A feminist professor writes an essay arguing that the new campus codes banning professor-student dating infantilizes students, who should be free to make their own choices. A group of infantilized students then marches to the president’s office with a petition against her, and two of them file Title IX complaints against her because, they claim, she created a hostile environment on campus with her ideas. Those old enough to remember when Congress passed the Title IX legislation back in 1972 might find this scenario puzzling. Perhaps they're asking themselves what this has to do with providing equal opportunity for women on American college campuses, which was the original intent of the law.
The Title IX Educational Amendment Act was drawn up to ensure campus equality for women in athletics, career training and education, employment, STEM education, standardized testing, and technology. A quick look at the history of the legislation demonstrates that the main impact of the law has been centered around women's sports. It's the main reason the U.S. soccer team competes at such a high level today. Now it's used in an attempt to censor what professors can write, as Prof. Laura Kipnis of Northwestern University discovered when The Chronicle Review published her essay.
Title IX’s also used to require American colleges and universities to investigate and adjudicate charges of sexual assault on campus in a manner that's slanted towards the accuser. One might wonder what this has to do with equal opportunity too, but these things are happening because of the new guidelines on Title IX compliance that the Obama administration required institutions of postsecondary schools to follow if they want to continue receiving federal funds.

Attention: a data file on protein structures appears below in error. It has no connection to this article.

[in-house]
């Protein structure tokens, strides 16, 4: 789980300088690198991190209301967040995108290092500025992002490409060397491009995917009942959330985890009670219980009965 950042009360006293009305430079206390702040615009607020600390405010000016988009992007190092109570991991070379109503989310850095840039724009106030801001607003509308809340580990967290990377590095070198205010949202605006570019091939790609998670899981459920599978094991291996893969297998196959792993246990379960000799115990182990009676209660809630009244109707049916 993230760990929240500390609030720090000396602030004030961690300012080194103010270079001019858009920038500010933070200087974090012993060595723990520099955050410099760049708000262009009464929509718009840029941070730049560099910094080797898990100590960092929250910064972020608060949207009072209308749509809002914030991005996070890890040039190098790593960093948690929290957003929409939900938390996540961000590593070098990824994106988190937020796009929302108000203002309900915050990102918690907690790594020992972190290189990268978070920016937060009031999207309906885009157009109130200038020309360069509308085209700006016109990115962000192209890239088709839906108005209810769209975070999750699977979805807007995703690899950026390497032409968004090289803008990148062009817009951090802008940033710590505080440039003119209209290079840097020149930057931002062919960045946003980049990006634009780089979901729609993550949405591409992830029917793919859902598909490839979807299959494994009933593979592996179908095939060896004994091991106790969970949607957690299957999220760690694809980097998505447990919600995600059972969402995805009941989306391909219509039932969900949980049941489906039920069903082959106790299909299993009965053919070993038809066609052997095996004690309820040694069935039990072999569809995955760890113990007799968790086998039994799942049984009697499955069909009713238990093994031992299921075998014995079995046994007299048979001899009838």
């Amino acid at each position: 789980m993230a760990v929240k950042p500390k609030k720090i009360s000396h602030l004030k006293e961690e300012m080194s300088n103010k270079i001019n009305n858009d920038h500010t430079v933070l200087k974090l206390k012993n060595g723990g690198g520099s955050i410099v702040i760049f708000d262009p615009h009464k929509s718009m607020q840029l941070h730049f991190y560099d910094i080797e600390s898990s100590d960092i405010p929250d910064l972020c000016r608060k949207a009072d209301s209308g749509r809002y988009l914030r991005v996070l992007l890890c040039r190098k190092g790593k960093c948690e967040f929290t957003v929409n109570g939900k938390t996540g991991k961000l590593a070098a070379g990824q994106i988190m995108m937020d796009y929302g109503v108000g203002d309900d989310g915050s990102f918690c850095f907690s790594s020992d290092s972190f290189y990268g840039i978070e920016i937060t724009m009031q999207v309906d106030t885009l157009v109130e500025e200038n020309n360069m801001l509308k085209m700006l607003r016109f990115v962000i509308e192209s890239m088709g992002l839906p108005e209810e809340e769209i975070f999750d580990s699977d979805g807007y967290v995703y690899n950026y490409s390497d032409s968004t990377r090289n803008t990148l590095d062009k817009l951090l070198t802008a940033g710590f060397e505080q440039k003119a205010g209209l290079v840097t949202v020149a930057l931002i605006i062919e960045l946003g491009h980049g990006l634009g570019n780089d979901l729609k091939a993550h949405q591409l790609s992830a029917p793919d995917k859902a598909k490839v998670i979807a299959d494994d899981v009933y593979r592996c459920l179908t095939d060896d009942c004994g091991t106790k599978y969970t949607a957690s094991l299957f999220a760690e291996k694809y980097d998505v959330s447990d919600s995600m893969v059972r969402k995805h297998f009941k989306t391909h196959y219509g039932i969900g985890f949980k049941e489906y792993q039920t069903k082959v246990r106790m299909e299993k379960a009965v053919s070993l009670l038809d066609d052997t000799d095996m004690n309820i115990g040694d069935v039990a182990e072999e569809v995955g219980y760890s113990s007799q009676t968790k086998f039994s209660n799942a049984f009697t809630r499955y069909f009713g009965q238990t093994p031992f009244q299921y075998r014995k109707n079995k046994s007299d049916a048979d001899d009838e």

Secretary of Education Betsy DeVos is taking a strong stand on this issue. She’s reevaluating the fairness of Title IX’s updated interpretation after receiving hundreds of letters from students accused of sexual assault, branding them as “rapists” for life. The Obama administration gave little thought to the possibility that so many men would be falsely accused and judged guilty of sexual assault because of its new directives. It didn't think they deserved the legal protection all other Americans have a right to when accused of a serious crime, decreeing that the burden of proof for a guilty verdict handed down by college tribunals would be merely a “preponderance of evidence,” which isn’t much different from a coin flip. All it takes to wreck a young life, often to the point of suicidal thoughts, is 50.1 percent of the “evidence,” collected by non-law enforcement people, stacking up against the accused. It's hard to find another example of institutionalized inequity in this country that runs so counter to basic American principles.
In her Teen Vogue column, feminist Lauren Duca writes, ”At every turn, Betsy DeVos has refused to commit to enforcing Title IX.” This is deceptive, because the Secretary of Education is only wavering on committing to enforcing the law as it's being applied to cases of sexual assault, which was never the intent of the original law. DeVos has expressed no distaste for Title IX in general.
Candice Jackson, acting head of the Education Department's Office for Civil Rights, told The New York Times that in many of the campus sexual assault cases there's “not even an accusation that students overrode the will of a young woman. Rather, the accusations—90 percent of them—fall into the category of, 'We were both drunk, we broke up, and six months later I found myself under a Title IX investigation because she just decided that our last sleeping together was not quite right.'"